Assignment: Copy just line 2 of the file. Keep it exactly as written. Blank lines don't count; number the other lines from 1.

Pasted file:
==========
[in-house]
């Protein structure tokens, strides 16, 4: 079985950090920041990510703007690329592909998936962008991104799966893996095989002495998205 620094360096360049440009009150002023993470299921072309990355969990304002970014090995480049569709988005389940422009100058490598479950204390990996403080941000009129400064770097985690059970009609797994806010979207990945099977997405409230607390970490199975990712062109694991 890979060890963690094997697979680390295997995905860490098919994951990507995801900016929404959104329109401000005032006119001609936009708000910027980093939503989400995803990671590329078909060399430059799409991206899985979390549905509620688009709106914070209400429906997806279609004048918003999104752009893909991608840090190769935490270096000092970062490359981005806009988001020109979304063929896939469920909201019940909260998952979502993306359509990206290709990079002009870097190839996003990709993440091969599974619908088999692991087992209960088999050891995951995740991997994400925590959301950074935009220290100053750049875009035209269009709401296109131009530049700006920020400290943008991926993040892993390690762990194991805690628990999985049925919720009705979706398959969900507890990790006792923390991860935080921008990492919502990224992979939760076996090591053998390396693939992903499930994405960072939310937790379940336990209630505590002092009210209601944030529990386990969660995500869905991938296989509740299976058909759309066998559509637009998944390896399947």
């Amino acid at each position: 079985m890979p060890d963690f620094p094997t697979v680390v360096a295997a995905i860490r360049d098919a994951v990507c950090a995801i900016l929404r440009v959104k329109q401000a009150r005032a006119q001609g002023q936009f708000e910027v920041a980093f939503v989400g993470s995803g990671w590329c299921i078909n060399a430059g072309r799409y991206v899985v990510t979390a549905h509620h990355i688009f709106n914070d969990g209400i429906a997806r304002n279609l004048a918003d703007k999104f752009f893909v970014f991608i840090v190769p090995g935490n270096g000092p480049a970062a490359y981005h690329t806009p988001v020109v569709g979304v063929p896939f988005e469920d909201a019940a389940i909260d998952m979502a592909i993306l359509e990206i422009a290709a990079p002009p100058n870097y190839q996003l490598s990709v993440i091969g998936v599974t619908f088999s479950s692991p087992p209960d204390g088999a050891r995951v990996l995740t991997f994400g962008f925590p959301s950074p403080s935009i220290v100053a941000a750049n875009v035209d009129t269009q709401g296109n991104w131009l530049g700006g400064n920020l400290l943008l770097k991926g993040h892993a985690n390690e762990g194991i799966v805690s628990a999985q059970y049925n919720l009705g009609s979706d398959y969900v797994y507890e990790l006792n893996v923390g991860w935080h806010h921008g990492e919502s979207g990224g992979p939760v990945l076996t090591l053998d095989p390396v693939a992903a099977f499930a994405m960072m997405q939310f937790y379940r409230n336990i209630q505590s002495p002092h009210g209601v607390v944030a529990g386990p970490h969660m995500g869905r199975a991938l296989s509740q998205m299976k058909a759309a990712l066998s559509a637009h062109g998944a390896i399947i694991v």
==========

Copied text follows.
């Protein structure tokens, strides 16, 4: 079985950090920041990510703007690329592909998936962008991104799966893996095989002495998205 620094360096360049440009009150002023993470299921072309990355969990304002970014090995480049569709988005389940422009100058490598479950204390990996403080941000009129400064770097985690059970009609797994806010979207990945099977997405409230607390970490199975990712062109694991 890979060890963690094997697979680390295997995905860490098919994951990507995801900016929404959104329109401000005032006119001609936009708000910027980093939503989400995803990671590329078909060399430059799409991206899985979390549905509620688009709106914070209400429906997806279609004048918003999104752009893909991608840090190769935490270096000092970062490359981005806009988001020109979304063929896939469920909201019940909260998952979502993306359509990206290709990079002009870097190839996003990709993440091969599974619908088999692991087992209960088999050891995951995740991997994400925590959301950074935009220290100053750049875009035209269009709401296109131009530049700006920020400290943008991926993040892993390690762990194991805690628990999985049925919720009705979706398959969900507890990790006792923390991860935080921008990492919502990224992979939760076996090591053998390396693939992903499930994405960072939310937790379940336990209630505590002092009210209601944030529990386990969660995500869905991938296989509740299976058909759309066998559509637009998944390896399947």